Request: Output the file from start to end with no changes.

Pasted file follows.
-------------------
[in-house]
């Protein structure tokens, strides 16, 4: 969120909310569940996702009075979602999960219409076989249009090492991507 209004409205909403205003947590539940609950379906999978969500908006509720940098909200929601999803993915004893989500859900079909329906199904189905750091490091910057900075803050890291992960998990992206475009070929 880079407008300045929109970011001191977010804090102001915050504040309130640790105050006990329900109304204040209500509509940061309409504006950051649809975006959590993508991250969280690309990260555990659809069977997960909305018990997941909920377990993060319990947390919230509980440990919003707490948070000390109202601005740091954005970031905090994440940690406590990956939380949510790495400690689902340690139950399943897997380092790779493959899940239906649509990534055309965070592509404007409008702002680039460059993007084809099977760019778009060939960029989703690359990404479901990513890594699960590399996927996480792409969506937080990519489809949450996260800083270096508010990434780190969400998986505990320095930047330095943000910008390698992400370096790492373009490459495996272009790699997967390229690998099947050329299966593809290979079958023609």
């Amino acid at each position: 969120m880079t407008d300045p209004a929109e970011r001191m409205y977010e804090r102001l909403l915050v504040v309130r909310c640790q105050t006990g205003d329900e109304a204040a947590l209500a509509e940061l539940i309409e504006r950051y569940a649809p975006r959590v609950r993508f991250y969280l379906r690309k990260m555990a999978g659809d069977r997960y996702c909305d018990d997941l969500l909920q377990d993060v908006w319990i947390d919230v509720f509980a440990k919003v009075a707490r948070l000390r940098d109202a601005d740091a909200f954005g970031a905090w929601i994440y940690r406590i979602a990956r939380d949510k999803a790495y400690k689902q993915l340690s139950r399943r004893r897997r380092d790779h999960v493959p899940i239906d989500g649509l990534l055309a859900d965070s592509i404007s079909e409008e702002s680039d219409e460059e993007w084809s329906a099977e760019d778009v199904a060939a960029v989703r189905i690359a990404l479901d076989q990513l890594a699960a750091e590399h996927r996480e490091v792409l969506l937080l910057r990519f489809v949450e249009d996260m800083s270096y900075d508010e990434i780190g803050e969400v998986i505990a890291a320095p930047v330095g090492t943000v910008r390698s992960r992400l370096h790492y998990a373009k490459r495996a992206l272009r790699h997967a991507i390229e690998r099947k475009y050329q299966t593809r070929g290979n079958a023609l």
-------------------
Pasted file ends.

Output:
[in-house]
């Protein structure tokens, strides 16, 4: 969120909310569940996702009075979602999960219409076989249009090492991507 209004409205909403205003947590539940609950379906999978969500908006509720940098909200929601999803993915004893989500859900079909329906199904189905750091490091910057900075803050890291992960998990992206475009070929 880079407008300045929109970011001191977010804090102001915050504040309130640790105050006990329900109304204040209500509509940061309409504006950051649809975006959590993508991250969280690309990260555990659809069977997960909305018990997941909920377990993060319990947390919230509980440990919003707490948070000390109202601005740091954005970031905090994440940690406590990956939380949510790495400690689902340690139950399943897997380092790779493959899940239906649509990534055309965070592509404007409008702002680039460059993007084809099977760019778009060939960029989703690359990404479901990513890594699960590399996927996480792409969506937080990519489809949450996260800083270096508010990434780190969400998986505990320095930047330095943000910008390698992400370096790492373009490459495996272009790699997967390229690998099947050329299966593809290979079958023609």
């Amino acid at each position: 969120m880079t407008d300045p209004a929109e970011r001191m409205y977010e804090r102001l909403l915050v504040v309130r909310c640790q105050t006990g205003d329900e109304a204040a947590l209500a509509e940061l539940i309409e504006r950051y569940a649809p975006r959590v609950r993508f991250y969280l379906r690309k990260m555990a999978g659809d069977r997960y996702c909305d018990d997941l969500l909920q377990d993060v908006w319990i947390d919230v509720f509980a440990k919003v009075a707490r948070l000390r940098d109202a601005d740091a909200f954005g970031a905090w929601i994440y940690r406590i979602a990956r939380d949510k999803a790495y400690k689902q993915l340690s139950r399943r004893r897997r380092d790779h999960v493959p899940i239906d989500g649509l990534l055309a859900d965070s592509i404007s079909e409008e702002s680039d219409e460059e993007w084809s329906a099977e760019d778009v199904a060939a960029v989703r189905i690359a990404l479901d076989q990513l890594a699960a750091e590399h996927r996480e490091v792409l969506l937080l910057r990519f489809v949450e249009d996260m800083s270096y900075d508010e990434i780190g803050e969400v998986i505990a890291a320095p930047v330095g090492t943000v910008r390698s992960r992400l370096h790492y998990a373009k490459r495996a992206l272009r790699h997967a991507i390229e690998r099947k475009y050329q299966t593809r070929g290979n079958a023609l």